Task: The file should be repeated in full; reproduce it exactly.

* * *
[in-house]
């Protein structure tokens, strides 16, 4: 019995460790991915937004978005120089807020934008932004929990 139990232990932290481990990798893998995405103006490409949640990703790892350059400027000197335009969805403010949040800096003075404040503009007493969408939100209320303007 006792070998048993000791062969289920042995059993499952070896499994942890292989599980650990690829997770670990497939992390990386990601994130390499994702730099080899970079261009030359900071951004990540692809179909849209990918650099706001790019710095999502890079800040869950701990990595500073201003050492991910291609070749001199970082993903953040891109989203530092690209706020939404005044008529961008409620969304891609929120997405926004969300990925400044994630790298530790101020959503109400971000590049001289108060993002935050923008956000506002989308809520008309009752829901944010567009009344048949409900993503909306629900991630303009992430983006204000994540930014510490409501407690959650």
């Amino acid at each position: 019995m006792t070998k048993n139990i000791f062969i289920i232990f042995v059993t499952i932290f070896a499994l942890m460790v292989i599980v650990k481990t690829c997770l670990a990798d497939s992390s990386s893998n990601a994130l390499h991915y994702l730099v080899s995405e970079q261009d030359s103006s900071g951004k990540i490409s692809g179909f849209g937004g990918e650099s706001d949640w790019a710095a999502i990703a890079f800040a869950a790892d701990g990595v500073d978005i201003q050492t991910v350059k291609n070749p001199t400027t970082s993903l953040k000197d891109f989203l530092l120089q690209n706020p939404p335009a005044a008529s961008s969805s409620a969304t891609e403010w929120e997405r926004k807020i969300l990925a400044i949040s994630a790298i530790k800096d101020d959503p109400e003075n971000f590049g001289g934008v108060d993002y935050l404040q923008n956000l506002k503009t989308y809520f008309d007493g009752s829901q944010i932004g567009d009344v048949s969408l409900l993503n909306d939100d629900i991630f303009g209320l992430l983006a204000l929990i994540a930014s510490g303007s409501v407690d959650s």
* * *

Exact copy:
[in-house]
């Protein structure tokens, strides 16, 4: 019995460790991915937004978005120089807020934008932004929990 139990232990932290481990990798893998995405103006490409949640990703790892350059400027000197335009969805403010949040800096003075404040503009007493969408939100209320303007 006792070998048993000791062969289920042995059993499952070896499994942890292989599980650990690829997770670990497939992390990386990601994130390499994702730099080899970079261009030359900071951004990540692809179909849209990918650099706001790019710095999502890079800040869950701990990595500073201003050492991910291609070749001199970082993903953040891109989203530092690209706020939404005044008529961008409620969304891609929120997405926004969300990925400044994630790298530790101020959503109400971000590049001289108060993002935050923008956000506002989308809520008309009752829901944010567009009344048949409900993503909306629900991630303009992430983006204000994540930014510490409501407690959650």
């Amino acid at each position: 019995m006792t070998k048993n139990i000791f062969i289920i232990f042995v059993t499952i932290f070896a499994l942890m460790v292989i599980v650990k481990t690829c997770l670990a990798d497939s992390s990386s893998n990601a994130l390499h991915y994702l730099v080899s995405e970079q261009d030359s103006s900071g951004k990540i490409s692809g179909f849209g937004g990918e650099s706001d949640w790019a710095a999502i990703a890079f800040a869950a790892d701990g990595v500073d978005i201003q050492t991910v350059k291609n070749p001199t400027t970082s993903l953040k000197d891109f989203l530092l120089q690209n706020p939404p335009a005044a008529s961008s969805s409620a969304t891609e403010w929120e997405r926004k807020i969300l990925a400044i949040s994630a790298i530790k800096d101020d959503p109400e003075n971000f590049g001289g934008v108060d993002y935050l404040q923008n956000l506002k503009t989308y809520f008309d007493g009752s829901q944010i932004g567009d009344v048949s969408l409900l993503n909306d939100d629900i991630f303009g209320l992430l983006a204000l929990i994540a930014s510490g303007s409501v407690d959650s």